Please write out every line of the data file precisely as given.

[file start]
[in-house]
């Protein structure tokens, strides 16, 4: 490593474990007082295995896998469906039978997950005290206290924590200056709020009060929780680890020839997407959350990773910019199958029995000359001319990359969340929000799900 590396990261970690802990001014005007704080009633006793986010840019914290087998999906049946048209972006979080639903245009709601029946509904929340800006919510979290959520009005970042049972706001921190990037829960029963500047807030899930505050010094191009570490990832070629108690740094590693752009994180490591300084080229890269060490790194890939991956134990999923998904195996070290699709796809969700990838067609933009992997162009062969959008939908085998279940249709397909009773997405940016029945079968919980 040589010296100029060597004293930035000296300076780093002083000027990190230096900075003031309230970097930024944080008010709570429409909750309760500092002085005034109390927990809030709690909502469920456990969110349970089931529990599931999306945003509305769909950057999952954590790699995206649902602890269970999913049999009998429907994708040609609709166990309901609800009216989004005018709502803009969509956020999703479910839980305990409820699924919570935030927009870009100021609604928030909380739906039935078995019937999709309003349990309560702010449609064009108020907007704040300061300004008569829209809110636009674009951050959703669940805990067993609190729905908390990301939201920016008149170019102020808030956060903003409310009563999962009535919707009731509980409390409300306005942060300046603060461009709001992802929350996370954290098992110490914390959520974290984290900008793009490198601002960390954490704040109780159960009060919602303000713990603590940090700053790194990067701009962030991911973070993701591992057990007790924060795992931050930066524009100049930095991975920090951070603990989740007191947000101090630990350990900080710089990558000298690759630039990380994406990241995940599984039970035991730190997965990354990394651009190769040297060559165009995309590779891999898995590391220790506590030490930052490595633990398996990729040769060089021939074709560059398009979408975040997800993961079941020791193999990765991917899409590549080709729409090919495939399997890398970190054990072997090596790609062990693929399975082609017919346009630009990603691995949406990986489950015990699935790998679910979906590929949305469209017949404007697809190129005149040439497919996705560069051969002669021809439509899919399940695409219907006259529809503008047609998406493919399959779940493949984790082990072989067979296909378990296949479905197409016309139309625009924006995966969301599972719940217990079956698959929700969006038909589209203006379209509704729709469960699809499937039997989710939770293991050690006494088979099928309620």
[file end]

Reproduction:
[in-house]
């Protein structure tokens, strides 16, 4: 490593474990007082295995896998469906039978997950005290206290924590200056709020009060929780680890020839997407959350990773910019199958029995000359001319990359969340929000799900 590396990261970690802990001014005007704080009633006793986010840019914290087998999906049946048209972006979080639903245009709601029946509904929340800006919510979290959520009005970042049972706001921190990037829960029963500047807030899930505050010094191009570490990832070629108690740094590693752009994180490591300084080229890269060490790194890939991956134990999923998904195996070290699709796809969700990838067609933009992997162009062969959008939908085998279940249709397909009773997405940016029945079968919980 040589010296100029060597004293930035000296300076780093002083000027990190230096900075003031309230970097930024944080008010709570429409909750309760500092002085005034109390927990809030709690909502469920456990969110349970089931529990599931999306945003509305769909950057999952954590790699995206649902602890269970999913049999009998429907994708040609609709166990309901609800009216989004005018709502803009969509956020999703479910839980305990409820699924919570935030927009870009100021609604928030909380739906039935078995019937999709309003349990309560702010449609064009108020907007704040300061300004008569829209809110636009674009951050959703669940805990067993609190729905908390990301939201920016008149170019102020808030956060903003409310009563999962009535919707009731509980409390409300306005942060300046603060461009709001992802929350996370954290098992110490914390959520974290984290900008793009490198601002960390954490704040109780159960009060919602303000713990603590940090700053790194990067701009962030991911973070993701591992057990007790924060795992931050930066524009100049930095991975920090951070603990989740007191947000101090630990350990900080710089990558000298690759630039990380994406990241995940599984039970035991730190997965990354990394651009190769040297060559165009995309590779891999898995590391220790506590030490930052490595633990398996990729040769060089021939074709560059398009979408975040997800993961079941020791193999990765991917899409590549080709729409090919495939399997890398970190054990072997090596790609062990693929399975082609017919346009630009990603691995949406990986489950015990699935790998679910979906590929949305469209017949404007697809190129005149040439497919996705560069051969002669021809439509899919399940695409219907006259529809503008047609998406493919399959779940493949984790082990072989067979296909378990296949479905197409016309139309625009924006995966969301599972719940217990079956698959929700969006038909589209203006379209509704729709469960699809499937039997989710939770293991050690006494088979099928309620």